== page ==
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Minnesota

Felony DUI

Third offense

DUID Zero Tolerance and Per Se Laws

Zero tolerance for some drugs

Cannabis Drug-Impaired Driving Laws

No cannabis-specific drugged driving law

DUI Child Endangerment Laws

Enhanced penalties

Enhanced Penalties for High-BAC

0.16

DUI Look-back Periods

Ten years

Open Container - Alcohol

In compliance with Federal requirements

Good Samaritan

Good Samaritan law enacted

Test Refusal

Administrative penalties

24/7 Programs

No 24/7 legislation

Administrative License Suspension/Revocation

ALS/ALR law enacted

Sobriety Checkpoints

Prohibited

Habitual Offender Designation

No Habitual Offender Law

Drug Evaluation and Classification Program

251-350 DREs

DUI Courts - Standalone

11-15 DUI Courts

DUI Courts - Hybrid

6-10 Hybrid Courts

Open Container - Cannabis

Cannabis-specific open container law

Cannabis Laws (2020)

Medical Cannabis & Decriminalized

DUID: Implied Consent Testing Methods

Blood and urine

DUID Affirmative Defense

Affirmative defense

Anti-Plea Bargaining Statutes

No Data Available

eWarrant Case Study Sites

Authorized to use e-warrants

Preliminary Breath Test (PBT) Laws

No Data Available

2016 Enacted Impaired Driving and Underage Drinking Legislation

None

Lower BAC legislation

No legislation introduced

Low BAC

Low BAC may be considered with other evidence

CARS Implementation

active

2017 New Impaired Driving and Underage Drinking Laws

Alcohol-impaired Driving Legislation

Ignition Interlocks

incentive all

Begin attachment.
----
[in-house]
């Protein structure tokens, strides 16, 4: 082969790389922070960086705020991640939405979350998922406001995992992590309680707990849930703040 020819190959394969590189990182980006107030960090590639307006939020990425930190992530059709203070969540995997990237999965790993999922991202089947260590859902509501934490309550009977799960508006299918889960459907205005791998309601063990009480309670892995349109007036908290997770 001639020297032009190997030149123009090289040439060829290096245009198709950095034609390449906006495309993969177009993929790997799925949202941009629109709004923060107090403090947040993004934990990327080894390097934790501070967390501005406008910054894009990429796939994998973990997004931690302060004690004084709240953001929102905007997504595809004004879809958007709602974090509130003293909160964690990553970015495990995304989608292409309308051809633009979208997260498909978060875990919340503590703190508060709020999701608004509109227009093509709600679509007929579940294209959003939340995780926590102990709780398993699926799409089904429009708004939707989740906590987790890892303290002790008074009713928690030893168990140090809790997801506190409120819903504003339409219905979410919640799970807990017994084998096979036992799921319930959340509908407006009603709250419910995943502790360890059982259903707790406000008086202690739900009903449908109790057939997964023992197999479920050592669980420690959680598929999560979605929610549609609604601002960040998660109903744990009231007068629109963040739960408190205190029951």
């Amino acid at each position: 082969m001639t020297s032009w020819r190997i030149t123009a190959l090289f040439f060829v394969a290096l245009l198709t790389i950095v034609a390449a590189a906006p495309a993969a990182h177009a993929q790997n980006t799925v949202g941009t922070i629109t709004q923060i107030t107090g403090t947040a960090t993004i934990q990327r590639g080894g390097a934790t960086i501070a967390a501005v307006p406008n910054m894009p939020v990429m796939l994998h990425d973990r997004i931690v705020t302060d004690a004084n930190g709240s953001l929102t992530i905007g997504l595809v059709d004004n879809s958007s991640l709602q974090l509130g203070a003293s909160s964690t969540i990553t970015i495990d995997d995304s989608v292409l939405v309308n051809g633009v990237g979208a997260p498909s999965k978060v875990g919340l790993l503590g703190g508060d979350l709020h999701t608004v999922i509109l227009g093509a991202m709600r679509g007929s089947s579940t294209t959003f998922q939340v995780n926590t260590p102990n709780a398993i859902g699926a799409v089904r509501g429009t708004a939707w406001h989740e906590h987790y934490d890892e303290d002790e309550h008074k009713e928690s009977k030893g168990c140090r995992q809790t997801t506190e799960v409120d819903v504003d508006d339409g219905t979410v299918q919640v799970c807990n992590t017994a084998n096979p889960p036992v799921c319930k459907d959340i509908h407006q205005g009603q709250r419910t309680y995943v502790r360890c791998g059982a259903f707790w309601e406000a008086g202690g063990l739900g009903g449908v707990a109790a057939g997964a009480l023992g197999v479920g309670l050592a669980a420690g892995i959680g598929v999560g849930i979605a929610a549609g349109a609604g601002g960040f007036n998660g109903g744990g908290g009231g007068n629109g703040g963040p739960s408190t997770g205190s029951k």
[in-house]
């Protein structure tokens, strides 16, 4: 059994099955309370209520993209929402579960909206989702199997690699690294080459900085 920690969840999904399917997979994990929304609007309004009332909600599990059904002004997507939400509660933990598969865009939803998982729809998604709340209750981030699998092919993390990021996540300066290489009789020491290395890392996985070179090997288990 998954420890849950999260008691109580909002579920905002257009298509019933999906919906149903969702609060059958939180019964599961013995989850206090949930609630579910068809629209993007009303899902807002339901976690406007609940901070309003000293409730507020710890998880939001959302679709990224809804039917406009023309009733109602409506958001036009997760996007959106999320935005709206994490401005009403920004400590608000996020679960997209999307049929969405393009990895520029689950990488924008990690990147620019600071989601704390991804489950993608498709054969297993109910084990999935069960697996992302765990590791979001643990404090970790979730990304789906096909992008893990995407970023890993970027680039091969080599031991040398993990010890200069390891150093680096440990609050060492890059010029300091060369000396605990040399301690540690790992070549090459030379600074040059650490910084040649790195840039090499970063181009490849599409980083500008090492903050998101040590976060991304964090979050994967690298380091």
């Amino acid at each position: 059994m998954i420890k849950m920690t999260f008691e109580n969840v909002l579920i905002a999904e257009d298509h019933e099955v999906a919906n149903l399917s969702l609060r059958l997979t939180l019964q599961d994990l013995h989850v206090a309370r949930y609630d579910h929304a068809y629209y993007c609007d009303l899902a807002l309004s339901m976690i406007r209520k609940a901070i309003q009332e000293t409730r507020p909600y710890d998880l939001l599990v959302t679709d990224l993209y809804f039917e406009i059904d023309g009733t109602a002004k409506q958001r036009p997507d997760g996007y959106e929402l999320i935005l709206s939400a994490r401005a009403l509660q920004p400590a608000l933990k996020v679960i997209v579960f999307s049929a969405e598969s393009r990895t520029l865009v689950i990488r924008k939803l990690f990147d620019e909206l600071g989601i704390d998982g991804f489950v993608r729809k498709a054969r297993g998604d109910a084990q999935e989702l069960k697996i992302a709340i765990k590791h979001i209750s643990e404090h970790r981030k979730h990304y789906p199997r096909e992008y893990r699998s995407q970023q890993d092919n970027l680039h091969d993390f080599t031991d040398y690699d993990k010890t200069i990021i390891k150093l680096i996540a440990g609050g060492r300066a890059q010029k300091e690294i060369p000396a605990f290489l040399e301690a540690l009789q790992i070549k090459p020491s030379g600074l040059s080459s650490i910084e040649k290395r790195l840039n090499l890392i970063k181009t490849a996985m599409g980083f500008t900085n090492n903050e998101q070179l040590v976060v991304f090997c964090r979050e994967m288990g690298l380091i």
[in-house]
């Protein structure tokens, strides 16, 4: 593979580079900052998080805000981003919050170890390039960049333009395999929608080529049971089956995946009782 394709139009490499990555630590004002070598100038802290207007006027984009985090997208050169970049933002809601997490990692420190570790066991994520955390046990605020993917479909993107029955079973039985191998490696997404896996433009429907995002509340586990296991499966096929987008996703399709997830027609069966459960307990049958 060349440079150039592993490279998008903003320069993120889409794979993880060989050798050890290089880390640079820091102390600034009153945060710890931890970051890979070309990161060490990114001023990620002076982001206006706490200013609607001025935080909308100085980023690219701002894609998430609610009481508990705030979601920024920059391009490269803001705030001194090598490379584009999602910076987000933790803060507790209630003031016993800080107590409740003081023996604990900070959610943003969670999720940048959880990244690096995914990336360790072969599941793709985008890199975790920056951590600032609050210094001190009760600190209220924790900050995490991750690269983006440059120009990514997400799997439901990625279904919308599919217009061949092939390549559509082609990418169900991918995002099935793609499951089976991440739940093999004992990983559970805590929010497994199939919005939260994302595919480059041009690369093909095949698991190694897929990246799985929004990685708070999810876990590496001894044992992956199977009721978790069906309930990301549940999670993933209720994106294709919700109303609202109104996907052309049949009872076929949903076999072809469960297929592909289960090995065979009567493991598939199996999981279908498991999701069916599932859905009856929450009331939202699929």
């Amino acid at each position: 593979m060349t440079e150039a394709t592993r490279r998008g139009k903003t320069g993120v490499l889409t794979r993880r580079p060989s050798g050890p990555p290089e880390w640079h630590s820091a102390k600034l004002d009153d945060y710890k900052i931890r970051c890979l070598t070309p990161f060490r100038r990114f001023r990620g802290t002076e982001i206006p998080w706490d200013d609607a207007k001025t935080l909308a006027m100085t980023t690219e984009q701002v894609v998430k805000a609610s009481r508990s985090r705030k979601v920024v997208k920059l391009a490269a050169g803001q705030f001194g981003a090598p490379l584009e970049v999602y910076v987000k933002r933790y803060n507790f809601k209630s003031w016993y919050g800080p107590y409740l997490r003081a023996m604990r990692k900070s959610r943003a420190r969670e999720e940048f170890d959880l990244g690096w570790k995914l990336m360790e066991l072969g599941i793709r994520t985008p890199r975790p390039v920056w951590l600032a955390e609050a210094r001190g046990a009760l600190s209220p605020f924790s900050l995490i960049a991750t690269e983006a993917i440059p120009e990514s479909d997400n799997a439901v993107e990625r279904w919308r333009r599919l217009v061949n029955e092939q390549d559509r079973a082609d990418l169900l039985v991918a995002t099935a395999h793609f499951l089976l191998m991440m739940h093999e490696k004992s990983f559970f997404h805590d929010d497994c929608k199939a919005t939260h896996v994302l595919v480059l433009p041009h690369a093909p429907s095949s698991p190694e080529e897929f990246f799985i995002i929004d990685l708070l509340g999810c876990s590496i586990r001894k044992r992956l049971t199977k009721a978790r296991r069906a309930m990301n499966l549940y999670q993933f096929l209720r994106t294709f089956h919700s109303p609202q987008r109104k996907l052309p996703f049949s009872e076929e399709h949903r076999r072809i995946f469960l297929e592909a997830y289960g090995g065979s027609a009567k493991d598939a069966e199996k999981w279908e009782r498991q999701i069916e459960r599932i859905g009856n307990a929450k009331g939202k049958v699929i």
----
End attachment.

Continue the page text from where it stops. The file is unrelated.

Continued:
Electronic Warrants (E-warrants) Authorization

Legislation

Top Detected Drug Category by State (2019)

Stimulants

2019 Enacted Impaired Driving & Underage Drinking Legislation

Impaired Driving Legislation

2019 Legislative Activity

Active

False Identification - Sanctions

Judicial license suspension/revocation

False Identification - Point-of-Sale Policies

Distinctive License & Seizure Law

No Refusal Programs

Lacks authorization

Oral Fluid Testing

Oral fluid testing authorized

Implied Consent Laws

Drugs

169A.51 - Learn More
Any person who drives, operates, or is in physical control of a motor vehicle within this state or on any boundary water of this state consents, subject to the provisions of sections 169A.50 to 169A.53 (implied consent law), and section 169A.20 (driving while impaired), to a chemical test of that person's blood, breath, or urine for the purpose of determining the presence of alcohol, a controlled substance or its metabolite, or an intoxicating substance. The test must be administered at the direction of a peace officer.

Blood

169A.51 - Learn More
Yes – Warrant required

Urine

169A.51 - Learn More
Yes – Warrant required

Oral Fluids

No Data Available

Other

169A.51 - Learn More
Breath

DUI Statutes

Drugs

169A.20(2) - Learn More
It is a crime for any person to drive, operate, or be in physical control of any motor vehicle, as defined in section 169A.03, subdivision 15, within this state or on any boundary water of this state when:
(1) the person is under the influence of alcohol;
(2) the person is under the influence of a controlled substance;
(3) the person is under the influence of an intoxicating substance and the person knows or has reason to know that the substance has the capacity to cause impairment;
(4) the person is under the influence of a combination of any two or more of the elements named in clauses (1) to (3);
(5) the person's alcohol concentration at the time, or as measured within two hours of the time, of driving, operating, or being in physical control of the motor vehicle is 0.08 or more;
(6) the vehicle is a commercial motor vehicle and the person's alcohol concentration at the time, or as measured within two hours of the time, of driving, operating, or being in physical control of the commercial motor vehicle is 0.04 or more; or